One of the reasons I love the AI community is the openness to share research and build on top of each other’s work. It is great to see the community continue to publish state of the art results on Arxiv and GitHub. This helps the community grow and in theory allows anyone to reproduce the results.
There is also an awesome trend of releasing open source models that can run in as few lines of code as possible. You can generate an image from one line of text. You can run a complex pose estimation model in 10 lines of code. This seems like a great starting point for many products to integrate AI, but I argue that it is a dangerous road to go down. We are optimizing for inference when instead we should be optimizing for learning.
Inference is the process of taking an input, analyzing it, and making a prediction. Learning is the process of improving the inference when it fails.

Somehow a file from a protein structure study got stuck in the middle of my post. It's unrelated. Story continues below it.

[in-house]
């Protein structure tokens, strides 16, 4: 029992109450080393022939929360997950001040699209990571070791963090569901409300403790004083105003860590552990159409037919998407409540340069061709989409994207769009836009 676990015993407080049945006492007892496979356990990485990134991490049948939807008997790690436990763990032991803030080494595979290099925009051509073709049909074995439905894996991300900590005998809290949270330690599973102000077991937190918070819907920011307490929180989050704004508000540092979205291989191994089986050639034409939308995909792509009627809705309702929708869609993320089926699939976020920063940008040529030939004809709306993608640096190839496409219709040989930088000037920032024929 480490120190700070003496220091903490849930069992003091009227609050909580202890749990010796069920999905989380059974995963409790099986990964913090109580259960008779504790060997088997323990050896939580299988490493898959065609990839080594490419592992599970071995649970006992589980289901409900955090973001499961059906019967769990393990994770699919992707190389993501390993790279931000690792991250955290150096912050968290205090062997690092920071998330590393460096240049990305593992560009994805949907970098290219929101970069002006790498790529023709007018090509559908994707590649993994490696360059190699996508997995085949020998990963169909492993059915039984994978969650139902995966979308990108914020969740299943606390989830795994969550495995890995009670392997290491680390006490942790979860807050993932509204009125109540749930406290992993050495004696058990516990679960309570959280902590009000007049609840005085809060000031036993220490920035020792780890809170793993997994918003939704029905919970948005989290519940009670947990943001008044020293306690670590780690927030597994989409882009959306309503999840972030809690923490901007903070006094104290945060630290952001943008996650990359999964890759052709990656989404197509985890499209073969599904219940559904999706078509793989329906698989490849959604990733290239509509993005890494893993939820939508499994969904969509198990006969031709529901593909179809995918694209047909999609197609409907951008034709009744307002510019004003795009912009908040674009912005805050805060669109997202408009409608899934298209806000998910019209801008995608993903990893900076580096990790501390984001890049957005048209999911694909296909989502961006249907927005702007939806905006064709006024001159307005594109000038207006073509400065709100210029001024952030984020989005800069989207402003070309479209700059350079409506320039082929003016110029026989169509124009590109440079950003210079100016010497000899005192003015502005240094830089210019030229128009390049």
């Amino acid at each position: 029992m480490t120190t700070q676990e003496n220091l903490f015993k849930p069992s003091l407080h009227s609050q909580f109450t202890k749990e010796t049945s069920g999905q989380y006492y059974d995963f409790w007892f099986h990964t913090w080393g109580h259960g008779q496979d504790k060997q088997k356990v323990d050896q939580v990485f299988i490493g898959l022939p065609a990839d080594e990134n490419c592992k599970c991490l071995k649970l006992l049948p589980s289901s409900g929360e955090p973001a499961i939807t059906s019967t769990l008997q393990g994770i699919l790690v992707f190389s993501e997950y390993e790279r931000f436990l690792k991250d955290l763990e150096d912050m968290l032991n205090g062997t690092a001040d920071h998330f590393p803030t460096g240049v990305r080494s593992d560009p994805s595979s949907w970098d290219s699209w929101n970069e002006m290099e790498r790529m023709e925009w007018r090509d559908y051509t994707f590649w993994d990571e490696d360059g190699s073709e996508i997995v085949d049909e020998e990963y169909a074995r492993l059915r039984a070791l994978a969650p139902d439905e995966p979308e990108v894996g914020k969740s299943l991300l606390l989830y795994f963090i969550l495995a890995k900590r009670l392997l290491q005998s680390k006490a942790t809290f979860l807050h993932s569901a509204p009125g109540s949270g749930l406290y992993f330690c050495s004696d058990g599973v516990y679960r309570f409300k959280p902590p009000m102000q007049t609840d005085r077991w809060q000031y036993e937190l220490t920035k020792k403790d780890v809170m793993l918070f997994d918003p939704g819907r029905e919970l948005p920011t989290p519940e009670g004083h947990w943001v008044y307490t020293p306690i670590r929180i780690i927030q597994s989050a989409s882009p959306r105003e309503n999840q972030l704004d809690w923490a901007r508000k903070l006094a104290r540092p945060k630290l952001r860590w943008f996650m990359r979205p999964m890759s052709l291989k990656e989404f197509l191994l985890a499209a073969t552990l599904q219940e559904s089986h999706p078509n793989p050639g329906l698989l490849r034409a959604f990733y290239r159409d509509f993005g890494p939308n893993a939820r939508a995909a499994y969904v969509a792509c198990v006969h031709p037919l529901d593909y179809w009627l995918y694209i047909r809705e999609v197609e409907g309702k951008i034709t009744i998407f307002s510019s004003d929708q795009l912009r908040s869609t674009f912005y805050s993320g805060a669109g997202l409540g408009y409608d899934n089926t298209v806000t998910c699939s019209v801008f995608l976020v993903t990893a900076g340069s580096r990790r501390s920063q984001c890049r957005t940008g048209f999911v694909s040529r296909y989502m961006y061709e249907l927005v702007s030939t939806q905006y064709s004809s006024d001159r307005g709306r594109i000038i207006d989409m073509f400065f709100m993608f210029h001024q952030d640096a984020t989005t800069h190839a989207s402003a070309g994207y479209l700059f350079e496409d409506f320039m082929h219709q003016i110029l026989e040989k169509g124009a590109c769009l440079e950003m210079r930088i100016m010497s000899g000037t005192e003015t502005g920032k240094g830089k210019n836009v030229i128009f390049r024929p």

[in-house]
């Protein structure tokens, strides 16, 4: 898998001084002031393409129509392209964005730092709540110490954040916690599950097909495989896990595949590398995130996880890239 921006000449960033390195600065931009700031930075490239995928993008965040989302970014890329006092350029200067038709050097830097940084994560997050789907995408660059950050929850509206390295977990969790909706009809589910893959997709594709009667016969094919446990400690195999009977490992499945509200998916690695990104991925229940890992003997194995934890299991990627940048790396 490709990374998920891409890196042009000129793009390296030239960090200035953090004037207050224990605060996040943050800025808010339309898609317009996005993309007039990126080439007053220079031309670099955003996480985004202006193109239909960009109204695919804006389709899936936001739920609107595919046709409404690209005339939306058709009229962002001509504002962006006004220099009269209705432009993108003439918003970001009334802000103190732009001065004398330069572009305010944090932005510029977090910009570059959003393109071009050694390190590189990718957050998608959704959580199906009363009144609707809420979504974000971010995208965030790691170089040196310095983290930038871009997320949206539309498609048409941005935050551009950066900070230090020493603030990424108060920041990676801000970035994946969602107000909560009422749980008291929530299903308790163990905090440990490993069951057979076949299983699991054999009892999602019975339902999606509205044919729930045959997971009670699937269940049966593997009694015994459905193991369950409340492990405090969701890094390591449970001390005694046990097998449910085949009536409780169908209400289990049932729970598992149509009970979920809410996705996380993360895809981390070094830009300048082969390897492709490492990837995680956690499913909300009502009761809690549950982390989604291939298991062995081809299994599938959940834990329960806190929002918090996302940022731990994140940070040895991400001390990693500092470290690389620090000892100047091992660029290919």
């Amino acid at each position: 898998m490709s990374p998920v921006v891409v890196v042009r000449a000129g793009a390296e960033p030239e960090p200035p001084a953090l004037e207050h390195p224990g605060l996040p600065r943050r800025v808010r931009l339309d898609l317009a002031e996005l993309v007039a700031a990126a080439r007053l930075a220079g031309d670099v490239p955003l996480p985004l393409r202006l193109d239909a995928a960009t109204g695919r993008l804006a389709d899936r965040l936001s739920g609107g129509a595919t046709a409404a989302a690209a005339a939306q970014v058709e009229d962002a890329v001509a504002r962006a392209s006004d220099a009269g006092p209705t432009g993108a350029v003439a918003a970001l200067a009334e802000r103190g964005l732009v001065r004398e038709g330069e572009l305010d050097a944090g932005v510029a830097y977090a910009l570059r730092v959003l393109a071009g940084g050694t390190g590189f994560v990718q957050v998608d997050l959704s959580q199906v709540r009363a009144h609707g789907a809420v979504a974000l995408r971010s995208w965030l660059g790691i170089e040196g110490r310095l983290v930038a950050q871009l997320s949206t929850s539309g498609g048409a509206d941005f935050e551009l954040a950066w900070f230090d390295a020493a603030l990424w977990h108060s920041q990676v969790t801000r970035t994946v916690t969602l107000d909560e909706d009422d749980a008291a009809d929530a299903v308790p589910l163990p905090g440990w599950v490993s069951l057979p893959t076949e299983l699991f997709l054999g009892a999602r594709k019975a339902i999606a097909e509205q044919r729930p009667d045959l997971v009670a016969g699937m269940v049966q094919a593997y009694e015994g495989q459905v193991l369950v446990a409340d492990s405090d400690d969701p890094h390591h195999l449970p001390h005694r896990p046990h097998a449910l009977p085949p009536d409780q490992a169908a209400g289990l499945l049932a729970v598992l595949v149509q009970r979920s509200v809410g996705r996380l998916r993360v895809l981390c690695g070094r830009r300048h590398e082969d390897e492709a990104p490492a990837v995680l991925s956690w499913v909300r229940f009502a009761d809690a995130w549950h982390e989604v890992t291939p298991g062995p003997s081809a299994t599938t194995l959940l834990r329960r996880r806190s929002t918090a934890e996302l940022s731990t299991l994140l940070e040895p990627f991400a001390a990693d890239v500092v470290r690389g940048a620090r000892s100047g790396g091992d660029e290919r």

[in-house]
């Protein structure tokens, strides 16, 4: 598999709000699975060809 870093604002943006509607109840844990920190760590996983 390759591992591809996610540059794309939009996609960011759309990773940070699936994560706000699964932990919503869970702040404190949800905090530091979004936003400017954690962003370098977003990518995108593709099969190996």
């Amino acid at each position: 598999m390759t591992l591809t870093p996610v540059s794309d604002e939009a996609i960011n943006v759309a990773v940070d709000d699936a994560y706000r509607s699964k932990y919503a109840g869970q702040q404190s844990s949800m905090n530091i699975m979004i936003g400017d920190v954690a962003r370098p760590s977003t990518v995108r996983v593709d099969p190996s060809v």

Inference is taking an image and predicting a bounding box around the person. Learning is taking incorrect prediction, and having the model correct its errors.
Sure, you can try to prompt engineer your way out of a problem, but if the base model doesn't know the facts or domain, prompting can't be the full solution. Being able to iterate on the core knowledge a model contains means you must fine-tune the actual weights.
Prompting will only get you so far when your model falls flat on its face.
If your product falls flat on its face too many times, guess what? You go out of business. Even if you manage to stay in business, mistakes from a model can be costly in many other ways if not corrected.
only 13% of data science projects… actually make it into production.
for too many companies, A.I. doesn’t deliver the financial returns company officials expect. That’s borne out in a slew of recent surveys, where business leaders have put the failure rate of A.I. projects at between 83% and 92%. “As an industry, we’re worse than gambling in terms of producing financial returns,” Arijit Sengupta says.
If this is the case, why are so many “machine learning” models released with only the ability to predict?